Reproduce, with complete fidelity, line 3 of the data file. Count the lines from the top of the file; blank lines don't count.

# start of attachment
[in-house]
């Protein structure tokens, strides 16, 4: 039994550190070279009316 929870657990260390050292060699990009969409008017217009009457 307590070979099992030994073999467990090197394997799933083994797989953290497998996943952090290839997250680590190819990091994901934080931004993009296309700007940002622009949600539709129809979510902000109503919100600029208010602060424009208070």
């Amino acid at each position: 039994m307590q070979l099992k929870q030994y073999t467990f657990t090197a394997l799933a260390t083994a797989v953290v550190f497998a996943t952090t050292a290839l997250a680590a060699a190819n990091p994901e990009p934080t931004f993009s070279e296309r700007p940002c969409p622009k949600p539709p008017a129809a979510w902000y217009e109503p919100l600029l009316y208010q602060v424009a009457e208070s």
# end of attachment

């Amino acid at each position: 039994m307590q070979l099992k929870q030994y073999t467990f657990t090197a394997l799933a260390t083994a797989v953290v550190f497998a996943t952090t050292a290839l997250a680590a060699a190819n990091p994901e990009p934080t931004f993009s070279e296309r700007p940002c969409p622009k949600p539709p008017a129809a979510w902000y217009e109503p919100l600029l009316y208010q602060v424009a009457e208070s």